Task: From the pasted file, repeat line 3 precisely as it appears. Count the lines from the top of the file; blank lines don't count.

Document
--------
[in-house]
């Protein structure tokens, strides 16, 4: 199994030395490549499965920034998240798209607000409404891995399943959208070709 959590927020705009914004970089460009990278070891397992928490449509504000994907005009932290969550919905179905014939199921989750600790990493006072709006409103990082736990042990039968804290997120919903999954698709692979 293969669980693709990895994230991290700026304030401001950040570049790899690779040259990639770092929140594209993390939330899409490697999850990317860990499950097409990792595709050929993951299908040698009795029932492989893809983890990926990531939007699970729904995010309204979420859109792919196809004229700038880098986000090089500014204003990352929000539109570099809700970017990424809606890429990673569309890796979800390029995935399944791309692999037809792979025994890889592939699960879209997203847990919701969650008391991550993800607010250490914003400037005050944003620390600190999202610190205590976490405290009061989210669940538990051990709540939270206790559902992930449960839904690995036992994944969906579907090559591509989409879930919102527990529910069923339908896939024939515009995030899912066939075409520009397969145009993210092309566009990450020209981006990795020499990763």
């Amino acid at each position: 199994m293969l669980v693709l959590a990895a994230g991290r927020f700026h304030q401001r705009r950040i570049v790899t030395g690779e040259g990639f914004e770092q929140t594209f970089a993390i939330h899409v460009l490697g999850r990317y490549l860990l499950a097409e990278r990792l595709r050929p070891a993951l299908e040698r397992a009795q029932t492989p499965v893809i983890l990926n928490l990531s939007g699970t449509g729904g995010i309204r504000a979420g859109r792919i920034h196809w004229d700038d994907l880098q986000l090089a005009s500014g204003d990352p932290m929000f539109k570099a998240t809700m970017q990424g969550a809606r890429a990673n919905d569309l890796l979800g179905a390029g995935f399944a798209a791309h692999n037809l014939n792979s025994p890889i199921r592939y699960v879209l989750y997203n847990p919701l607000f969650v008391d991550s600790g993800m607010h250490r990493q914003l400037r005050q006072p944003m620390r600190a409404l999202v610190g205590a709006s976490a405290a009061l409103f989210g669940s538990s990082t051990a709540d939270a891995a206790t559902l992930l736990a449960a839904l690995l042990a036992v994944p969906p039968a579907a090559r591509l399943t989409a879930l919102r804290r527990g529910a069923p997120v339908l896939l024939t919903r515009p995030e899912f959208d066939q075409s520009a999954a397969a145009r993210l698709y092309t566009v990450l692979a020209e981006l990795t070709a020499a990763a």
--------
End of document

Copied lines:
């Amino acid at each position: 199994m293969l669980v693709l959590a990895a994230g991290r927020f700026h304030q401001r705009r950040i570049v790899t030395g690779e040259g990639f914004e770092q929140t594209f970089a993390i939330h899409v460009l490697g999850r990317y490549l860990l499950a097409e990278r990792l595709r050929p070891a993951l299908e040698r397992a009795q029932t492989p499965v893809i983890l990926n928490l990531s939007g699970t449509g729904g995010i309204r504000a979420g859109r792919i920034h196809w004229d700038d994907l880098q986000l090089a005009s500014g204003d990352p932290m929000f539109k570099a998240t809700m970017q990424g969550a809606r890429a990673n919905d569309l890796l979800g179905a390029g995935f399944a798209a791309h692999n037809l014939n792979s025994p890889i199921r592939y699960v879209l989750y997203n847990p919701l607000f969650v008391d991550s600790g993800m607010h250490r990493q914003l400037r005050q006072p944003m620390r600190a409404l999202v610190g205590a709006s976490a405290a009061l409103f989210g669940s538990s990082t051990a709540d939270a891995a206790t559902l992930l736990a449960a839904l690995l042990a036992v994944p969906p039968a579907a090559r591509l399943t989409a879930l919102r804290r527990g529910a069923p997120v339908l896939l024939t919903r515009p995030e899912f959208d066939q075409s520009a999954a397969a145009r993210l698709y092309t566009v990450l692979a020209e981006l990795t070709a020499a990763a």